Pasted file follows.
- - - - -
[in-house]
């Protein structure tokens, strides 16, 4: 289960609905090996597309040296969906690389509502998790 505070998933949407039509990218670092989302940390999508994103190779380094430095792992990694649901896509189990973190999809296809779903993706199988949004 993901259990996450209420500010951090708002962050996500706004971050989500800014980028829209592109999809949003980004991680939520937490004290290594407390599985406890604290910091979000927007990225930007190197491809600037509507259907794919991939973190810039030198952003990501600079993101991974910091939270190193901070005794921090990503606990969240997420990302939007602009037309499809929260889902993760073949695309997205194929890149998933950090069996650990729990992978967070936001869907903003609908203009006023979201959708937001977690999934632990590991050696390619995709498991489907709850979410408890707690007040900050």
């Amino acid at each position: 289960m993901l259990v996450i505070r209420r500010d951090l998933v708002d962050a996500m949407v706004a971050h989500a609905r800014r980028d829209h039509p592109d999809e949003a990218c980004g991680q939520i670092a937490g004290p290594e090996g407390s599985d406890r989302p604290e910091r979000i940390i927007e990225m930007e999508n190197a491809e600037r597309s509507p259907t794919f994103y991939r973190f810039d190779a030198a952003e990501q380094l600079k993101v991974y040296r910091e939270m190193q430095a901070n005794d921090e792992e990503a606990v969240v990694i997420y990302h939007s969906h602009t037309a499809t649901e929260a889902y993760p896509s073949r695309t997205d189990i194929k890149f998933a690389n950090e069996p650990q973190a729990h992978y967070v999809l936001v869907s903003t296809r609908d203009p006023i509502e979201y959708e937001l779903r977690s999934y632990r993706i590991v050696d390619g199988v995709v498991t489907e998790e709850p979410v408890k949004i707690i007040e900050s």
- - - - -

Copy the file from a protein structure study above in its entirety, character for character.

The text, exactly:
[in-house]
């Protein structure tokens, strides 16, 4: 289960609905090996597309040296969906690389509502998790 505070998933949407039509990218670092989302940390999508994103190779380094430095792992990694649901896509189990973190999809296809779903993706199988949004 993901259990996450209420500010951090708002962050996500706004971050989500800014980028829209592109999809949003980004991680939520937490004290290594407390599985406890604290910091979000927007990225930007190197491809600037509507259907794919991939973190810039030198952003990501600079993101991974910091939270190193901070005794921090990503606990969240997420990302939007602009037309499809929260889902993760073949695309997205194929890149998933950090069996650990729990992978967070936001869907903003609908203009006023979201959708937001977690999934632990590991050696390619995709498991489907709850979410408890707690007040900050």
């Amino acid at each position: 289960m993901l259990v996450i505070r209420r500010d951090l998933v708002d962050a996500m949407v706004a971050h989500a609905r800014r980028d829209h039509p592109d999809e949003a990218c980004g991680q939520i670092a937490g004290p290594e090996g407390s599985d406890r989302p604290e910091r979000i940390i927007e990225m930007e999508n190197a491809e600037r597309s509507p259907t794919f994103y991939r973190f810039d190779a030198a952003e990501q380094l600079k993101v991974y040296r910091e939270m190193q430095a901070n005794d921090e792992e990503a606990v969240v990694i997420y990302h939007s969906h602009t037309a499809t649901e929260a889902y993760p896509s073949r695309t997205d189990i194929k890149f998933a690389n950090e069996p650990q973190a729990h992978y967070v999809l936001v869907s903003t296809r609908d203009p006023i509502e979201y959708e937001l779903r977690s999934y632990r993706i590991v050696d390619g199988v995709v498991t489907e998790e709850p979410v408890k949004i707690i007040e900050s």